does entrepreneurship need to be in your genes?
By Geri Stengel, Forbes Women
As a consultant who helps small businesses grow and as a teacher of entrepreneurship (Kauffman FastTrac facilitator and former adjunct professor at The New School), I get asked all the time if entrepreneurs are born, made or accidental. Ruta Aidis, project director of The Gender Global Entrepreneurship and Development Index (Gender-GEDI) and I are discussing whether U.S. high-growth women entrepreneurs are born, made or come apart through happenstance as part of the research she is doing. I’m helping her flesh out her quantitative research in 30 countries with case studies about how U.S. women lead their companies to greatness.
If lessons learned by Elisabete Miranda, president of CQ fluency, are any indication, high-growth women entrepreneurs are made through unyielding focus, hard work and powerful networking. Miranda isn’t part of the research I mentioned, but her story is illustrative of how some women morph into high-growth entrepreneur. She shares this trait with Nina Vaca, of Pinnacle, whom I’ve written about and is part of the research project. Both started as lifestyle entrepreneurs who, at a certain point, decided to go for the brass ring.
Learn by doing
For Miranda, it was a process of learning by doing. What now looks easy was built on what she learned from starting nine companies and her ability to do things differently in the 10th company.
You’ve got to have a hook to hitch yourself to a rising trend
Miranda came to the U.S. from Brazil in 1994. She didn’t speak English, but wider than the language gap was the cultural chasm. Her insight and the development of an increasingly integrated global economy helped drive the success of her sister in-law’s translation business, which Miranda joined in 2000. In 2006, Miranda bought her sister in-law out and in 2012, she rebranded the company as CQ (Cultural Intelligence) fluency. It’s name indicates the company’s approach to providing client communications with meaning and feeling.
Open your horizons
“I wanted to make a comfortable living for me and my family,” Miranda said. “I didn’t know I could think big.” She has no successful entrepreneurs in her circle of friends and family to serve as role models. Leading and growing a company aren’t common aspirations for women outside the U.S. But in the U.S. anything is possible, “it’s the American Dream,” she continued. She needed to expand her circle.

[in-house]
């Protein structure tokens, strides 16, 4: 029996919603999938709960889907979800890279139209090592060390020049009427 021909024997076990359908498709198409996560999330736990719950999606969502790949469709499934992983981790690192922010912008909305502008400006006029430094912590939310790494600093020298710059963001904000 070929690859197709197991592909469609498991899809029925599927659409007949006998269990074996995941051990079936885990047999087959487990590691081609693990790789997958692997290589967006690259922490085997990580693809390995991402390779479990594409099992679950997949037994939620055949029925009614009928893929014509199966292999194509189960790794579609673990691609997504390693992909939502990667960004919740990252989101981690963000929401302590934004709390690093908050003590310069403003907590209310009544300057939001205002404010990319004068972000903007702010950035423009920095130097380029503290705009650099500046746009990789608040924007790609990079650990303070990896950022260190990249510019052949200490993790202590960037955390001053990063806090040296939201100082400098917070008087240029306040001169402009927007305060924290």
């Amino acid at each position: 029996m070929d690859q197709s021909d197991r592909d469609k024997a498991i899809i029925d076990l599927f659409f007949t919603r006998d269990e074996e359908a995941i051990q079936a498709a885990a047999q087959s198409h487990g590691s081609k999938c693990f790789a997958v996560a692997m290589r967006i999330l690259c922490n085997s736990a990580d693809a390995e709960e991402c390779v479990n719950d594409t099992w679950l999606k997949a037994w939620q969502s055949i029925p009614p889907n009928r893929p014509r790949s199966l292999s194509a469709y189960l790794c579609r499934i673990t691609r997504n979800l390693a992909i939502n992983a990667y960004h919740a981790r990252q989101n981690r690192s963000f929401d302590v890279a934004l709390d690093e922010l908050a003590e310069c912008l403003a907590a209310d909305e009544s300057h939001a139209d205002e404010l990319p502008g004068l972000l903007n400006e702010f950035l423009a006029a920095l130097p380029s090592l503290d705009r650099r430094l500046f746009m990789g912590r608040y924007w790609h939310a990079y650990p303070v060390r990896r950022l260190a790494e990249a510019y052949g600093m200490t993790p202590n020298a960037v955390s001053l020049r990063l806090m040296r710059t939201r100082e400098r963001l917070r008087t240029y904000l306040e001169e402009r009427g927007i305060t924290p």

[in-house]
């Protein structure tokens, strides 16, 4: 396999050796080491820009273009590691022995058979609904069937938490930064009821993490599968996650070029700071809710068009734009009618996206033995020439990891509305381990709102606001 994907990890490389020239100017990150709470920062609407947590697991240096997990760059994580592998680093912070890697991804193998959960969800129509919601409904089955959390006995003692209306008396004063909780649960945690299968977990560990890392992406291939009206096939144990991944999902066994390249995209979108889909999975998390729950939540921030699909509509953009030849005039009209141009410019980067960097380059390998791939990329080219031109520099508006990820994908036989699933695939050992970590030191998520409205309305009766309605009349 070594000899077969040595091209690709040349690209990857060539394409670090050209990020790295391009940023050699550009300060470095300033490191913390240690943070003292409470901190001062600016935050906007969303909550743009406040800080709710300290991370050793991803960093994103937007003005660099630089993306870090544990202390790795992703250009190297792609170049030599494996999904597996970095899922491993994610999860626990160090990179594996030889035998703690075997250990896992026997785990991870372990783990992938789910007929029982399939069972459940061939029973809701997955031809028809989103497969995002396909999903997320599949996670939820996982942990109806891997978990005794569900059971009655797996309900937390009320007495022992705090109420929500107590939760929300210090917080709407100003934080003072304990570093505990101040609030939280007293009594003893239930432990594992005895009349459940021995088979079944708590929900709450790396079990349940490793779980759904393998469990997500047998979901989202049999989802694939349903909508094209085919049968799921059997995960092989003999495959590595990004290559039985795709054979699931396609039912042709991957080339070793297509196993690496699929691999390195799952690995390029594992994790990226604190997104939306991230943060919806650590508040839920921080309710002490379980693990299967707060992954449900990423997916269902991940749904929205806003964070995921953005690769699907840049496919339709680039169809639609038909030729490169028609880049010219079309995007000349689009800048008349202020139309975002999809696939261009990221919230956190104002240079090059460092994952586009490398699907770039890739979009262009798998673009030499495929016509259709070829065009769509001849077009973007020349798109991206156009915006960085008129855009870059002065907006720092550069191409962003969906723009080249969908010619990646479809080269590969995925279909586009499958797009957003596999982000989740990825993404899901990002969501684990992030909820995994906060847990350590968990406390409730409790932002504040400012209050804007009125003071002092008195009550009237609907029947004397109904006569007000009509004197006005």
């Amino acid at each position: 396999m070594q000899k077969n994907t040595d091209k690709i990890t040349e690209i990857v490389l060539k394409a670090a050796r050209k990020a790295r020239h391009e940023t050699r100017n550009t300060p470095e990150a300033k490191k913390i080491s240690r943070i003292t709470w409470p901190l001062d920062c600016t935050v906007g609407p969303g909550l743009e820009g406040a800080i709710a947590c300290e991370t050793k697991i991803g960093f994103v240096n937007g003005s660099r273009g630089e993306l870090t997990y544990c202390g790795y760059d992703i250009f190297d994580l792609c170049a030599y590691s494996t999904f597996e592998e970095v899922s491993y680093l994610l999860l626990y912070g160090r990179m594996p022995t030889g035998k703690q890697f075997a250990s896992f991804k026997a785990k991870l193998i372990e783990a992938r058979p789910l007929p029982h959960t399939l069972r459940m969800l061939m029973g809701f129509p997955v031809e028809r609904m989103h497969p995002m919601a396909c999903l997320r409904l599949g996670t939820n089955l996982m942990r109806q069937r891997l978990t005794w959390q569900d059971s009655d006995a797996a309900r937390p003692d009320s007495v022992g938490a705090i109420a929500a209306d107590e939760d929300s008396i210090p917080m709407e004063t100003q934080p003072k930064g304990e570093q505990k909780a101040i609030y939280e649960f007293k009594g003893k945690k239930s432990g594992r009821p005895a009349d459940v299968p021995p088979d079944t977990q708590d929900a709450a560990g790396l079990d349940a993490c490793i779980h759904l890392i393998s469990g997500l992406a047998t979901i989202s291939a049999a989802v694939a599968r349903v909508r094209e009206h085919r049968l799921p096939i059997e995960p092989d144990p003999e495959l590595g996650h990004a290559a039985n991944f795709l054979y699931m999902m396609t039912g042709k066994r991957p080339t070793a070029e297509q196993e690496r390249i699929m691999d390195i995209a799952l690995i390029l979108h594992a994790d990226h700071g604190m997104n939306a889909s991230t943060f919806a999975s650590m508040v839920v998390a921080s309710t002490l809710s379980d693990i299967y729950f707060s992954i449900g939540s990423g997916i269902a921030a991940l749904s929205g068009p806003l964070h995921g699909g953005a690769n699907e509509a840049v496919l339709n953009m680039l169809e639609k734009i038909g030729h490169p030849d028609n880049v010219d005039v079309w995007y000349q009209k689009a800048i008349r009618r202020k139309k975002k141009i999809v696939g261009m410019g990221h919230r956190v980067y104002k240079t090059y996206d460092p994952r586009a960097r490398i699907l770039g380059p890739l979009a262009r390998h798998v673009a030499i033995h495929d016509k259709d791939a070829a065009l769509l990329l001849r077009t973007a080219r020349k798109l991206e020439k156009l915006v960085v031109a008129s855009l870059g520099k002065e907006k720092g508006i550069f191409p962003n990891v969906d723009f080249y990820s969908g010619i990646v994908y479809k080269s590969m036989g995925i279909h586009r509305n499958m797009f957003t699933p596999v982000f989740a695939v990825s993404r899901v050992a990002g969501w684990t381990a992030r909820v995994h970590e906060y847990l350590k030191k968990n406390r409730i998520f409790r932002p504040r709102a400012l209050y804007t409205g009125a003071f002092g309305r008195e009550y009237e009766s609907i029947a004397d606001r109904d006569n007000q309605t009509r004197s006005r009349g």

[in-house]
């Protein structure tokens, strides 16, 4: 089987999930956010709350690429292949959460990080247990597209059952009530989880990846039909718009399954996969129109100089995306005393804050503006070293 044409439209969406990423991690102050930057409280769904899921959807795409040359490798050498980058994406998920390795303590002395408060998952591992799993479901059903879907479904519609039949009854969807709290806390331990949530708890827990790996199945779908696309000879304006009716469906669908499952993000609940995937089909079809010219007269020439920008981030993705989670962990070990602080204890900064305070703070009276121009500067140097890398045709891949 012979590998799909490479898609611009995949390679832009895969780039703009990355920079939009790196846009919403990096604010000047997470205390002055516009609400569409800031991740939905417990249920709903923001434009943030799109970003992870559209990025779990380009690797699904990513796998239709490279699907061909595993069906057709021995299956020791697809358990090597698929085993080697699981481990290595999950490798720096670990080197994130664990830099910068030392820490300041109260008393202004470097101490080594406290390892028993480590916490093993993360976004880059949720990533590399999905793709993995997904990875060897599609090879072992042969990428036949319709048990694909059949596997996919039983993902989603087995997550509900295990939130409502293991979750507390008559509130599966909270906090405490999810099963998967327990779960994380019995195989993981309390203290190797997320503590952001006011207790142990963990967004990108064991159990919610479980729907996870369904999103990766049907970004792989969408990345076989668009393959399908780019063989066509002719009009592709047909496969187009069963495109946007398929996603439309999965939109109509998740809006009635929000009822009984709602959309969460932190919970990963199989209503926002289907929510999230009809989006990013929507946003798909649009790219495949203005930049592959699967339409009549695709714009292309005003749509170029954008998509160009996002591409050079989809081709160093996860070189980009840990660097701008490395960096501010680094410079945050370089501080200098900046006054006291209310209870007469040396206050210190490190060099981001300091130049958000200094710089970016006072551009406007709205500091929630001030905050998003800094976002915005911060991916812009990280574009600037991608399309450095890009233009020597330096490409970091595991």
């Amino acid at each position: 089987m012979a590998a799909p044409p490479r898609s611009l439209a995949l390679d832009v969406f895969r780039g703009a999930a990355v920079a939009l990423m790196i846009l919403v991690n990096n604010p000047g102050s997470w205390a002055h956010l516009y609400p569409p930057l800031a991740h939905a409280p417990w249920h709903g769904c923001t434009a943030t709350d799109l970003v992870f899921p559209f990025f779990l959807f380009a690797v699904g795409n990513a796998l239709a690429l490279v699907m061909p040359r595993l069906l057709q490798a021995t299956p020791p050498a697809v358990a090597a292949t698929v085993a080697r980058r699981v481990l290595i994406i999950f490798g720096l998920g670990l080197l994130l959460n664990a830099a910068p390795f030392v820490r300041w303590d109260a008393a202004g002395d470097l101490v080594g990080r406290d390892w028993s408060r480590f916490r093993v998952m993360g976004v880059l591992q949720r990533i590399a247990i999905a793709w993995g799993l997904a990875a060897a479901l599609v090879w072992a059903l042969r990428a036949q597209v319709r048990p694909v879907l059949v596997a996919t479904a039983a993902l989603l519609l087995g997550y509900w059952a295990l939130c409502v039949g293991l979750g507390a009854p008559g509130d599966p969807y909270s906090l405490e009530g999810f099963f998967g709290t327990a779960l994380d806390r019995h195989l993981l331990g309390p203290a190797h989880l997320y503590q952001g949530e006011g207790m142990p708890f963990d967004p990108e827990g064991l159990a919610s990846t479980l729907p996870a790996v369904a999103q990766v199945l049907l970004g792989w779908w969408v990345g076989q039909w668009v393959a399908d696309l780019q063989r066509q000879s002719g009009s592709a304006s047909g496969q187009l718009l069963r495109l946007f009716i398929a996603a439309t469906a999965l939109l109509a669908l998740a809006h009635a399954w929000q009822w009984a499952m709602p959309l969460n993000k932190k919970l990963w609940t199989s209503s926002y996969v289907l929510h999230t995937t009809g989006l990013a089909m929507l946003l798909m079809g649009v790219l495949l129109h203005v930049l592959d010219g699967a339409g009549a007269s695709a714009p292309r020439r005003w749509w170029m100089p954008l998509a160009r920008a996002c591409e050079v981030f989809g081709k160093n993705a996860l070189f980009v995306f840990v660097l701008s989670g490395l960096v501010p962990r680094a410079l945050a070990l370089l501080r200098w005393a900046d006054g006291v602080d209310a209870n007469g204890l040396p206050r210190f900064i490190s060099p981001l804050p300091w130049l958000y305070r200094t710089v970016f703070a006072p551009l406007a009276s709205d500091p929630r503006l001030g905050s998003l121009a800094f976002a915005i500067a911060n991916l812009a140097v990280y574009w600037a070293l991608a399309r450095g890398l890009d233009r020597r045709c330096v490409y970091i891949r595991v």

Take your network into the stratosphere
Miranda started to change the type of people she networked with. She wanted to be surrounded by movers and shakers. She joined her industry association and eventually went on its board. She was beginning to play in the big leagues. She became certified as a minority- and woman-owned business by local, state, and national organizations. She went on the board of the New York & New Jersey Minority Supplier Development Council.
Recognition leads to demand
Her hard work paid off with recognition and awards from the SBA, Women Presidents’ Educational Organization, National Minority Supplier Development Council, among others. She was invited to join EY Entrepreneurial Winning Women program and Dell Women’s Entrepreneur Network (DWEN). Magic started to happen. Companies now called her, asking to become clients and to partner on projects they were doing. This is another trait that Miranda and Vaca share in common.
Conquer your fear
We’re all afraid of stuff. Some people let their fears immobilize them. Entrepreneurs conquer their fears and just do it. For Miranda, pitching Fortune 500 companies when she didn’t have a good command of the English language was terrifying. She moved past her fear, did it anyway, and won lots of contracts.
Miranda is probably a little bit of all three types of entrepreneurs. She was born with a gene to take calculated risks and preserve. It was accidental that she was able to join her sister in-law’s business when she moved to the U.S. and later buy it. She made herself into a great entrepreneur through self development.
Are you a born, made or accidental entrepreneur?
Her story illustrates that if you play your cards right, using your natural talents, taking advantage of opportunities when luck sends them your way and getting the support you need, you can make yourself a success.
Get updated about Gender-GEDI and the book I will be writing about how 11 U.S. women entrepreneurs grew their businesses big.